Severe weather season revs up during the month of April and here I am finally talking about it.
We have dodged several bullets, so far. We’ve had an extremely active severe weather season from a line that stretches from Austin to Cameron to San Saba northward. North Central Texas has been the target.
We’ve seen our share of severe weather and tornado watches, but we don’t seem to have all the ingredients it takes to spin up tornadoes or even heavy hail. We haven’t seen anything like a Jarrell scenario in a long, long time and we’re thankful for that blessing.
We’ve been lucky to escape the tragic damage in Franklin and Alto and the huge tornadoes that plague Mississippi, Alabama, Oklahoma and states to the northeast.
I’m intrigued by severe weather and have studied it for years and read about the mechanics of tornado development whenever I get a few minutes. It is fascinating to learn that so many elements have to be exactly right for a funnel to descend from the sky.
Not only do weather conditions have to be aligned at the surface but several miles up in the atmosphere.That’s where the action is.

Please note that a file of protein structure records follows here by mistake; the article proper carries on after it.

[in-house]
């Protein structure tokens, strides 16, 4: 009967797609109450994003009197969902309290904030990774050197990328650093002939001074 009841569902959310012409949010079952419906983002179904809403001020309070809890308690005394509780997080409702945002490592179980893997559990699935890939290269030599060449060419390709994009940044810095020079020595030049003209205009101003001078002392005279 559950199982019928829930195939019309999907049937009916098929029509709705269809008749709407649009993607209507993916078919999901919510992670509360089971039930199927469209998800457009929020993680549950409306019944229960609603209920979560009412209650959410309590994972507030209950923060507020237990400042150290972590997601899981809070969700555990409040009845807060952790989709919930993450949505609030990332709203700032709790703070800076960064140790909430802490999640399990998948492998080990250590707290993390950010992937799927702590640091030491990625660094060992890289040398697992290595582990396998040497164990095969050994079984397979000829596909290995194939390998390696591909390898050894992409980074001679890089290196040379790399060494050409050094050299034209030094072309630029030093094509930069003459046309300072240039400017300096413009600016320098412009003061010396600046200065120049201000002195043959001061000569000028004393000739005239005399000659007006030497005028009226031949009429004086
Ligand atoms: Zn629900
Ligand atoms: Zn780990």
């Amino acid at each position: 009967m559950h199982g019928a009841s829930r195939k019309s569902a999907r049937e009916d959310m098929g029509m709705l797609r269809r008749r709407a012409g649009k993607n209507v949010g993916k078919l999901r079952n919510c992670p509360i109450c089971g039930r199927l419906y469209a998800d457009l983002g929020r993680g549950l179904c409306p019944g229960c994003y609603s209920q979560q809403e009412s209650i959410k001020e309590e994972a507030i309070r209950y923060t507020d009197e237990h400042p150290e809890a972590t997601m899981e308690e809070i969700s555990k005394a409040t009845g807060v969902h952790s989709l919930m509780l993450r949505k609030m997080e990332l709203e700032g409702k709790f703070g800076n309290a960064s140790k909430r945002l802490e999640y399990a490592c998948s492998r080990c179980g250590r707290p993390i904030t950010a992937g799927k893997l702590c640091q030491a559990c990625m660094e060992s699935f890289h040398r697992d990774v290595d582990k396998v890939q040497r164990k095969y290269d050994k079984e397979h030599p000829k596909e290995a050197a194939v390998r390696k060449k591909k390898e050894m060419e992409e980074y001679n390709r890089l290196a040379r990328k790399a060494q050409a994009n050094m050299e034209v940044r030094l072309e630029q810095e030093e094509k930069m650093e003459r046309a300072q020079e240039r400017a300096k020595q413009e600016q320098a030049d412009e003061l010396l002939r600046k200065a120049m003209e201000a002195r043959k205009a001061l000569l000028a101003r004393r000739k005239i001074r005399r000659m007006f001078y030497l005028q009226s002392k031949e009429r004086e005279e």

There are a few consistent conditions I’ve noticed here that have been indicators of severe weather developing near us. Notice those winds that blow at 30 miles per hour for days? That is one ingredient that is pumping Gulf moisture northward, that will eventually collide with a cold front, dry line, low pressure or other suitable atmospheric conditions.
Another prime indicator is the dew point. When meteorologists talk about dew points near 70 degrees or more in Central Texas, and there are storms on the horizon, it’s time to pay attention.
Dew point, measured in degrees, indicates how much moisture there is at the surface. The higher the number we’re beginning to reach the saturation point which is a dangerous sign. When the tornado struck Jarrell in 1997, the officially recorded dew point by the National Weather Service was 78 degrees. That’s unheard of, and look what those conditions produced.
There are two websites that I’d like to share with you and want you to use them depending on how much of a plunge you want to take to learn a lot of fascinating stuff.
The first one is weather.gov. When you open the home page, you’ll see this huge map of the United States. Click on your region of the country and in our case information from the National Weather Service in Fort Worth will appear. There is everything you need to know. Just explore a while and learn.
The second one is spcc.noaa.gov. This is the National Storms Forecast Center in Norman, Oklahoma. These are the guys and gals that issue severe weather and tornado watches. They have computers and radar that reaches into every level of the atmosphere.
Bob Massey is a Herald correspondent.